Legislation Addresses Power Rates, Profits
Amendments to the Public Utilities Act introduced today, October 19, will help protect ratepayers from power rate increases related to Nova Scotia Power’s general rate application now before the Nova Scotia Utility and Review Board (NSUARB).
Under the amendments, the NSUARB will not be allowed to approve an increase based on the utility’s costs except those for fuel and improving reliability of the grid. Any increases related to reliability cannot be more than 1.8 per cent over two years.
“Fuel costs are unavoidable – they have to be paid. But we are protecting ratepayers as best we can by controlling what we can control on other costs,” said Tory Rushton, Minister of Natural Resources and Renewables. “About half of Nova Scotia Power’s costs are for fuel and half are for other things like operations and maintenance. We’re preventing power rate increases based on those other things unless they improve reliability of power services to Nova Scotians.”
Though the cost of fuel is high, the amendments cushion the impact for Nova Scotia ratepayers by not allowing the utility to also pass along most cost increases for operations and maintenance.
Other amendments address the utility’s profits:
- the NSUARB cannot set the utility’s rate of return on equity any higher than 9.25 per cent; Nova Scotia Power asked for up to 9.5 per cent in its general rate application
- the NSUARB cannot set the utility’s equity ratio any higher than 40 per cent; the utility asked for 45 per cent
- any excess profits above the amount approved by the NSUARB will continue to be returned in full to ratepayers; the utility has asked to keep half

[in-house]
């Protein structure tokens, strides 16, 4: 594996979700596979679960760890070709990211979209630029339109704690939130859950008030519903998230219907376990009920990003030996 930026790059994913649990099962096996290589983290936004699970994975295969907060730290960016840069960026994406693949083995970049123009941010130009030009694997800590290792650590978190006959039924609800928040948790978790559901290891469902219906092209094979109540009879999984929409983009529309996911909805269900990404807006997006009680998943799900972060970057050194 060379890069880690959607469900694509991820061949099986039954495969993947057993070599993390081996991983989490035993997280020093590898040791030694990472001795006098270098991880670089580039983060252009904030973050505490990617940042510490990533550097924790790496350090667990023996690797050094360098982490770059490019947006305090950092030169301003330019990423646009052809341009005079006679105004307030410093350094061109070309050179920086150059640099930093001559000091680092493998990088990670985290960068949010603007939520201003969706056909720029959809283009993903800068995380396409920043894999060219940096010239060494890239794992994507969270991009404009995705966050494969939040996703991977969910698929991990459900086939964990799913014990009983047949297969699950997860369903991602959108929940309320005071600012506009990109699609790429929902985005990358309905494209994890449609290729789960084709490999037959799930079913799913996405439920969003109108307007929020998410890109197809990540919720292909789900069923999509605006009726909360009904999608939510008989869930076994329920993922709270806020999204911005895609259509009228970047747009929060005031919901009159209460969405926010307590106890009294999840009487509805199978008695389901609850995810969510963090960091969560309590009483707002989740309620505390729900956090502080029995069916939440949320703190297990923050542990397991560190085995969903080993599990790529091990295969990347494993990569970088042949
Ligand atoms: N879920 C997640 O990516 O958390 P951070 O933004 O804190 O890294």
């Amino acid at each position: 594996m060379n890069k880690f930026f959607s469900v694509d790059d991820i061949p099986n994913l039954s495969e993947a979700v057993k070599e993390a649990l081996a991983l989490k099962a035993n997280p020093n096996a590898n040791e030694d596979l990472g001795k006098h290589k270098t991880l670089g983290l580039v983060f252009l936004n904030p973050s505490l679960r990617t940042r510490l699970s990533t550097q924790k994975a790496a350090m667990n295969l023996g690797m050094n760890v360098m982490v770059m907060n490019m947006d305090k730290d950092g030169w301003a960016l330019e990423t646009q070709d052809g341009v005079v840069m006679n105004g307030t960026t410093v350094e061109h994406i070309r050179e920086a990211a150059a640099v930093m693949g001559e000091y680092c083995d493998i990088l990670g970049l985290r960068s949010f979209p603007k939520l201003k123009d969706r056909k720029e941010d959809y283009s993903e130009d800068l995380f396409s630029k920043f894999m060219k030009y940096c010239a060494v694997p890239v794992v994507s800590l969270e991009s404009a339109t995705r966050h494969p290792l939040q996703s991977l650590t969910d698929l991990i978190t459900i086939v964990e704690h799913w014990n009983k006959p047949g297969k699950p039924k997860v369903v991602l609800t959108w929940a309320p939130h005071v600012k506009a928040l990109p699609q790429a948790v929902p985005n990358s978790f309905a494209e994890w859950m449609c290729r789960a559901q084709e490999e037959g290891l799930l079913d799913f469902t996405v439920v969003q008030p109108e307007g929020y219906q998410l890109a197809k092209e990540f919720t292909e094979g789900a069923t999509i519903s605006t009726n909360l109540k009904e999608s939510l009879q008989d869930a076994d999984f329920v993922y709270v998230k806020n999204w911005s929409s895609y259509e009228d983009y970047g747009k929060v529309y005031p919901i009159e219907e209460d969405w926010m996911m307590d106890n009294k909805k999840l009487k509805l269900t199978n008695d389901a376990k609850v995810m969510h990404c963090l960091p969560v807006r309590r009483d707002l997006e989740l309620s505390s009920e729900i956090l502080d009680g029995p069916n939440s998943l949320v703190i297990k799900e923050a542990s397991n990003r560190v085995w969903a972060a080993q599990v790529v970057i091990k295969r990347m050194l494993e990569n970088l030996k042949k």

- the NSUARB must set a rate of return on equity for each class of assets, rather setting one rate for all assets as a whole
- financing for any deferred cost is limited to the current Bank of Canada policy rate plus 1.75 per cent; the utility cannot earn a profit by financing it themselves at a higher rate.
Amendments also direct the NSUARB to review the utility’s assets and to respond to any recommendations from the Performance Partnership Advisory Table within 90 days. Legislation in the spring allowed for the creation of this table and regulations are in progress to establish it.
It is anticipated that the NSUARB will make a decision on the general rate application before the end of December. As an intervenor, the government will continue to advocate for ratepayers through this process. The government will also continue to look for solutions to reduce fuel costs and explore further action that may be needed to support ratepayers.
- the Province was one of 19 intervenors in the NSUARB process to consider Nova Scotia Power’s general rate application
- intervenors identified opportunities that the board could include in its decision to reduce the utility’s operations and maintenance costs while still providing affordable, reliable and clean power to Nova Scotians
- when setting rates for the next two years, the NSUARB can consider the cost of purchased power like wind energy, which is the lowest-cost energy, and efficiency programs that help Nova Scotians, including low-income households, save money on their energy bills
- the government has already helped reduce the cost of fuel – which benefits ratepayers – by giving the utility relief from some greenhouse gas reduction requirements; the utility calculates the savings to be $165.6 million